4. Post Tenebras Lux (Carlos Reygadas, Mexico, Cinemanila):  Is Reygadas an emperor wearing new clothes? Or a street magician engaged in some deliberately obtuse arthouse sleight of hand? And is the illusion compromised if he was one or the other?Part rebus, part hubris, family is the organizing principle in what is his most abstract work, maddening for the way it not only risks the befuddlement we are wired to resist, but somehow twists that very befuddlement into its source of catharsis. No matter what theories you derive out of  the images lashed together here, this semblance of clarity, this made-up order, will ultimately lack the visceral satisfaction of the exquisite confusion you're better off embracing instead.

5. In Another Country (Hong Sang Soo, Korea, Cinemanila): Each and every film in Hong's entire ouevre is a variation on themes, those themes being the ways in which relationships constantly shapeshift yet somehow remain the same, and also the ways in which the men in these relationships, Korean men in particular, can be such douches. Here he throws a Caucasian into the mix, several ones really but all played by Isabelle Huppert, and each one unversed in Korean,  and touches, with his usual lithe playfulness, with his sprightly grasp of the surreal, on the lopsided interplay that occurs between Asians and Westerners, the way they grope around the language barriers, their desperation to communicate, and the new language that emerges from the dissonance and misunderstanding.

6. Ang Paglalakbay Ng Bituin Sa Gabing Madilim (Arnel Mardoquio, Philippines, Cinema One Originals/ Cinemanila):  The revolutionary as zealot can be a reductive misnomer, and in attempting to untwine the intricacies of the Bangsamoro conflict, Arnel dismantles the image by training his contemplative, minimalist gaze instead on the relationship troubles of a rebel couple who also happen to be lesbians, and who also happen to be exhausted by the struggle, as they attempt to evade soldiers who are after the hot cache of ransom money they lug around. Their striking out for friendlier territory is languid and fractious and digressive, but also sometimes becalmed and hopeful, mirroring not only their own malfunctioning determination to stay together, but their own yearning to escape both the demands of their cause and the strictures of their faith.

7. Mamay Umeng (Dwein Tarhata Baltazar, Philippines, Cinema One Originals): A film about a man who can't wait to die,  about the slow action of a life unbothered by incident, about tedium, really, is bound to be, well, tedious, and  any chance it has at being emotionally involving, let alone being funny or poignant, neutered by its very nature. In theory. But there's a sense of space and  minutiae and quietude to this that is more bemusing than it is boring, and somehow defies all that, possessed as it is of a frail grace that is kept from dissipating into banality by the wry passivity of  the man outliving himself at the heart of it.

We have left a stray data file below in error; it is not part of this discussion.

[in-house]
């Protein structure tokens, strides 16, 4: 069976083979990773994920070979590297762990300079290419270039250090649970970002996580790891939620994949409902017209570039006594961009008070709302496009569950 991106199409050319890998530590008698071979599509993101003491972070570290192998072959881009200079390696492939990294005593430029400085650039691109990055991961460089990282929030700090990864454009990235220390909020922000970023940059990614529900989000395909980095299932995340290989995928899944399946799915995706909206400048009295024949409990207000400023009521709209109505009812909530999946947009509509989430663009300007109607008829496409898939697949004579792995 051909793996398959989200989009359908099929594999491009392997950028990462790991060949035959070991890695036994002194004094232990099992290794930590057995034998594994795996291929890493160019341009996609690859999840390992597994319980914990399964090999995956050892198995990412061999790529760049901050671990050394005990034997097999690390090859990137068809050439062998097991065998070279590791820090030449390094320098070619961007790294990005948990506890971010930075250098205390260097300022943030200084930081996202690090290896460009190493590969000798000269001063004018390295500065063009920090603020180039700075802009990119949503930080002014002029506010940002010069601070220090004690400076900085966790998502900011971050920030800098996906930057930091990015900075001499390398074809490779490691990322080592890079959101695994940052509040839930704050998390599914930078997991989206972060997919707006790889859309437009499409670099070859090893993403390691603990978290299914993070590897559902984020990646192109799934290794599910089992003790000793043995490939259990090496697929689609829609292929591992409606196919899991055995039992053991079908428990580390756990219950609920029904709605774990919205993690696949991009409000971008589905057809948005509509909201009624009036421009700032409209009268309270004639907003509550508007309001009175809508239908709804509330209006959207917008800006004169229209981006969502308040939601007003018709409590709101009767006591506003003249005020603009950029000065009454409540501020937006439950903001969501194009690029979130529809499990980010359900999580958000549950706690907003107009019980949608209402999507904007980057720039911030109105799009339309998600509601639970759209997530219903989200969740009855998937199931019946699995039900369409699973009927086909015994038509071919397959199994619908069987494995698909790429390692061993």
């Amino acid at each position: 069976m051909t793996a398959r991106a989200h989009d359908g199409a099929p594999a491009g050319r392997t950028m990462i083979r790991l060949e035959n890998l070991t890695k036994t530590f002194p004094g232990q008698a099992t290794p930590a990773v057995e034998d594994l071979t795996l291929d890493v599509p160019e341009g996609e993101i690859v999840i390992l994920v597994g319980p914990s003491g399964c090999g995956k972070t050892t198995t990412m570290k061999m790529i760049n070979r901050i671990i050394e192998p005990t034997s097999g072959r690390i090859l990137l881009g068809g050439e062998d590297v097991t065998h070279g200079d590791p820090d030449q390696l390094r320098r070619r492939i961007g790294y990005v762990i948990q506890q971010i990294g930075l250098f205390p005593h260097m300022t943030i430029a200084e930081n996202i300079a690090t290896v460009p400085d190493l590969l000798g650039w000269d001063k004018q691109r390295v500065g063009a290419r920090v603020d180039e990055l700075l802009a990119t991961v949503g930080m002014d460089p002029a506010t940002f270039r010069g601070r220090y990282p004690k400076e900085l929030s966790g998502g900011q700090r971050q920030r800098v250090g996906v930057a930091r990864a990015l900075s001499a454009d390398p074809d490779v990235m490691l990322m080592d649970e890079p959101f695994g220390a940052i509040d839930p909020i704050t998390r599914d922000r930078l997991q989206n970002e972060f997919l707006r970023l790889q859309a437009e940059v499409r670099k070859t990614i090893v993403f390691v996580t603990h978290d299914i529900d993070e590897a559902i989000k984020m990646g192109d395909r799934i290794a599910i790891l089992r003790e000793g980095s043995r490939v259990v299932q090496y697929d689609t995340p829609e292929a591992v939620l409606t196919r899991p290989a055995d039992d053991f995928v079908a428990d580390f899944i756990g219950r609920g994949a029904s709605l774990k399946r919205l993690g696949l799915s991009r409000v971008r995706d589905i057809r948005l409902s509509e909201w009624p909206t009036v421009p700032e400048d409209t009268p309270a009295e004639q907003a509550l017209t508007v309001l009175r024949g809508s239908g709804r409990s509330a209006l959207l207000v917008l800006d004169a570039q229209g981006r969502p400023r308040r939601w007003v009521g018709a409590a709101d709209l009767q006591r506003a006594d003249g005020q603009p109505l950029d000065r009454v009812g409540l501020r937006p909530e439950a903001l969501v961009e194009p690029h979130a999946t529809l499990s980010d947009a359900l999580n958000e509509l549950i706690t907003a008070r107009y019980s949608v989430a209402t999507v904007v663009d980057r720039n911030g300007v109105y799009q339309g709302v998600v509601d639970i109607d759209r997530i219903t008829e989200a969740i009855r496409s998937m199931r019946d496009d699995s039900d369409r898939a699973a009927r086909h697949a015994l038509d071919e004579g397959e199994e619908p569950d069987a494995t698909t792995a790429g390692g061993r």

8. Jungle Love (Sherad Anthony Sanchez. Philippines, Cinemanila): Pleasure is the last thing you expect to take away from a work by Sherad, whose ethnographic reveries always seemed in the grip of some sober, enigmatic gravity. Not that this  piece of semiotic erotica abandons the veil of mystery entirely but it's more ornamental than forbidding, its uncharacteristic playfulness coming from how this is really a tone poem about seduction and disappearance but wearing the ghostly skin of a pop song about love and salvation and liking how it feels better.

9. Taglish (Gym Lumbera, Philippines, Cinemanila): Language, specifically Tagalog, the dialect of Gym’s native Batangas, and the duplicities and entropies visited on it that the title hints at, illuminates the duplicities and entropies of his film. The second half (Tagalog) is a dark, rueful love story and the first half (English) is what happened after the actual film got damaged in a flood. Mashed up, it's a narrative, in many ways, of wounded longing, for a love forever tainted by infidelity,  for a simpler life that's a stone's throw away yet out of reach. But it lingers more as a subtext on how much art is an Other that is never fully subservient to the control of its artist.